The year the River Thames froze over
How the great freeze of 1607–8 initiated a long standing tradition of Frost Fairs on the River Thames
A few days before Christmas in the year 1607 the Thames froze hard. This had happened before, and older Londoners could remember skidding their way across the ice as they crossed from the city directly to Bankside, pleased to avoid the walk east to London Bridge. In the past, the late queen Elizabeth had even taken to the frozen river on her sled.
One cold year was 1599, when Shakespeare’s theatre company the Lord Chamberlain’s Men dismantled their old playhouse in Shoreditch, moved the wooden frame over the Thames, and rebuilt it as the Globe in Southwark. The story goes that the actors hauled the timbers across the icy river in the dead of night. But although the Thames was ‘nigh frozen over’, the ice was thin: no-one ventured onto the river that year.
The great freeze of 1607-8, by contrast, was colder and longer than anything anyone had experienced, and it initiated what would become an occasional winter institution in seventeenth- and eighteenth-century London: the frost fair. Entrepreneurial tradespeople set up stalls to cater to the crowds who thronged the ‘conglutinated frozen stream’, as the poet John Taylor described the wintry river. Londoners could buy drinks and snacks, and even slices of freshly roasted pork, cooked over coal fires kindled in the middle of the ice.
Average temperatures were lower in the early modern period, and the narrow piers of old London Bridge slowed the current of the river and made it more liable to freezing. Every decade or so, a harsh winter would turn the ‘Thames’s streams to hard congealed flakes, / And pearled water drops to crystal cakes’ (John Taylor again), and the bustling city would expand onto the waterway.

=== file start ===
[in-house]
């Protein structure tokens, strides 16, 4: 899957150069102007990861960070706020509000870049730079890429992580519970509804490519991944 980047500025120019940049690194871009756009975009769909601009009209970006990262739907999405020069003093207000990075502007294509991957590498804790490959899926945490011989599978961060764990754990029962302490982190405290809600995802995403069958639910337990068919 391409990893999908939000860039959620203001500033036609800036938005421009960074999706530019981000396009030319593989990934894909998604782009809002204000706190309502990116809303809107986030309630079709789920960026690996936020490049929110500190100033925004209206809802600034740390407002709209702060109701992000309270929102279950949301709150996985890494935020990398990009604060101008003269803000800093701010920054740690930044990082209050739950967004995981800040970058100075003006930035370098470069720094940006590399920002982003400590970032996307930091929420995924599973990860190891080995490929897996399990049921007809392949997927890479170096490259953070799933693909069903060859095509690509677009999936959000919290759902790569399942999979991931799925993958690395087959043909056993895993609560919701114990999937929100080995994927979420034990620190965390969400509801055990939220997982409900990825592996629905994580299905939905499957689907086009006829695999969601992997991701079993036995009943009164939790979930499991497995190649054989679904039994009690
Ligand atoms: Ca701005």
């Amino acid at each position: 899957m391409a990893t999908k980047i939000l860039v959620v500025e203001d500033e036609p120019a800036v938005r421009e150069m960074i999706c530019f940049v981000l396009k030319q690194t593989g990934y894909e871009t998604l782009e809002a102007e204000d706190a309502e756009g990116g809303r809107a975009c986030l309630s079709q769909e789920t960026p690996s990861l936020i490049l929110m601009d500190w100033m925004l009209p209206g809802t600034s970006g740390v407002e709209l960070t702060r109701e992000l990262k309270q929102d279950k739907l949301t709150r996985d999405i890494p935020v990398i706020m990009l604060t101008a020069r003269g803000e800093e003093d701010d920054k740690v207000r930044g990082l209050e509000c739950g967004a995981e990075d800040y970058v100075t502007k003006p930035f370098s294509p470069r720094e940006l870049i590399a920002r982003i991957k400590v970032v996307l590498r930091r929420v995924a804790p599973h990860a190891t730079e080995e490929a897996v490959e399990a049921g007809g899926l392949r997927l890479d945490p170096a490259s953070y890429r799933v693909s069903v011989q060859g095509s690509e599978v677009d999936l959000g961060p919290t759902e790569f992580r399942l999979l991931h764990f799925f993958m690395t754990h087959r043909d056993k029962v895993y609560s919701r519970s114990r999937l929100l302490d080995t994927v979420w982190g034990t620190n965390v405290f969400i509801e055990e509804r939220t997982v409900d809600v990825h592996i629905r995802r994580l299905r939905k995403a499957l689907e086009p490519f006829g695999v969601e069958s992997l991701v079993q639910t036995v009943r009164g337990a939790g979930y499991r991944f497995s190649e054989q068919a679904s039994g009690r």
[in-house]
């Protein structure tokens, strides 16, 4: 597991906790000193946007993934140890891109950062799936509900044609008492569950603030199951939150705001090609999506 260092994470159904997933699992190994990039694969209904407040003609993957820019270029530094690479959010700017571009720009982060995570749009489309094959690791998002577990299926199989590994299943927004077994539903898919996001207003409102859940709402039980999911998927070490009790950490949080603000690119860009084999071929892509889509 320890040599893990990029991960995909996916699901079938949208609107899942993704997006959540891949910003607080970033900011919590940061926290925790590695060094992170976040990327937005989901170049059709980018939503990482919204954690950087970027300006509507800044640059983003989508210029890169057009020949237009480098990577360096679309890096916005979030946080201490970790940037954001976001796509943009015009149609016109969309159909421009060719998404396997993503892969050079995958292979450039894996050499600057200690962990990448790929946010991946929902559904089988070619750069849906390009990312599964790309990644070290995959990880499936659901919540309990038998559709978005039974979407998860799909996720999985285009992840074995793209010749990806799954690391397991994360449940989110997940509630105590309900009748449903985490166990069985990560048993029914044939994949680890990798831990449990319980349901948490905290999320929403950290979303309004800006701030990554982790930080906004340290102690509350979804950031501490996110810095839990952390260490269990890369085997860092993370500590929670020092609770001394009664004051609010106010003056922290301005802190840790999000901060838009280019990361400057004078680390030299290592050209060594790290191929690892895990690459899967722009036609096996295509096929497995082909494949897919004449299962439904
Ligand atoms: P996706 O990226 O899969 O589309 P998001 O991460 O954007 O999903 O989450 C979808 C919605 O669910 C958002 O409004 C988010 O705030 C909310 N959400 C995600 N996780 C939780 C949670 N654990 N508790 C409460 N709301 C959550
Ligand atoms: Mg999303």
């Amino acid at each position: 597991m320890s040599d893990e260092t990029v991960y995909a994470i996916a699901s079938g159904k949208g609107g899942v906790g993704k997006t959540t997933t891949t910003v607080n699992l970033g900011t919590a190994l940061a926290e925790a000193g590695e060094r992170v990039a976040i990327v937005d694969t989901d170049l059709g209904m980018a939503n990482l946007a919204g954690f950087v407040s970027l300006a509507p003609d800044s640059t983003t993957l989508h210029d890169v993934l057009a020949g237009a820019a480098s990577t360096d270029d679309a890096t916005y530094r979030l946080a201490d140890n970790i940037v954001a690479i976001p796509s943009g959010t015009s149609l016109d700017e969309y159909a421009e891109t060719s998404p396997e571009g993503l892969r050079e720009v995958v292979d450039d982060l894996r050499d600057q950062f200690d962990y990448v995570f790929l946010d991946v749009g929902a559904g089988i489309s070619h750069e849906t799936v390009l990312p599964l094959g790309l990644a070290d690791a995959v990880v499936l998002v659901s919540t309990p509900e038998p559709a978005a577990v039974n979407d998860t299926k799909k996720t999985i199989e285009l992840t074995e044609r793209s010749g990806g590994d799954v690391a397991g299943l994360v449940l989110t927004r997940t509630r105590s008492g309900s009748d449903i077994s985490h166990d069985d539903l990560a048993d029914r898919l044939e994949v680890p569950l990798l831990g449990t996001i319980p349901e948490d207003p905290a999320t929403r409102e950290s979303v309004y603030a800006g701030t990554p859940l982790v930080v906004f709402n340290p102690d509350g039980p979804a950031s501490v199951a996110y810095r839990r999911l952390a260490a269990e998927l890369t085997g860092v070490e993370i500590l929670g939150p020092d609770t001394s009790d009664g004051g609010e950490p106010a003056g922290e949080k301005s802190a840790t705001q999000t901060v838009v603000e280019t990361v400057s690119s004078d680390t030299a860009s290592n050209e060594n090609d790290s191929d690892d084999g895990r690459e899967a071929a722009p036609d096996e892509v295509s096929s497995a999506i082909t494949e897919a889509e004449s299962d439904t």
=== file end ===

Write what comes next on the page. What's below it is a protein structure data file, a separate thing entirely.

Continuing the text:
In 1621, which is the year represented in our diorama (built in 1912 by Thorp Model Makers), the fair included bakery stalls, ball games and gambling tents. Pedestrians – five hundred of whom milled about at any one time – had to compete with dozens of horse-drawn coaches and caroches which crunched over the ice.
The most extravagant fair in the seventeenth century was that of 1683-4. Traders of all sorts set up shops, publishers established presses to print special frost fair souvenir cards, and entertainers offered bull and bear baiting, puppet-plays and all manner of lewd ‘tippling’. It was, said the diarist John Evelyn, ‘a bacchanalian triumph, or carnival on the water’.
Not everyone was happy. The watermen – scullers who operated the small boats (wherries) that ferried people over the river – faced a collapse of their business. In 1621, the freeze lasted for eight weeks, and the wherries languished in their iced-over berths. Out-of-work watermen stood guard at the water-stairs, and demanded money from Londoners who wished to step onto the ice – terrain which the watermen still regarded as their property.
Many people found the severe cold difficult. Fuel was expensive and in short supply, and such coal as was burnt produced a thick smog that blanketed the frozen city. Brewers, bakers and washerwomen struggled without a source of running water. Amid this hardship, the excitement of a frost fair was a welcome distraction for the chilly city.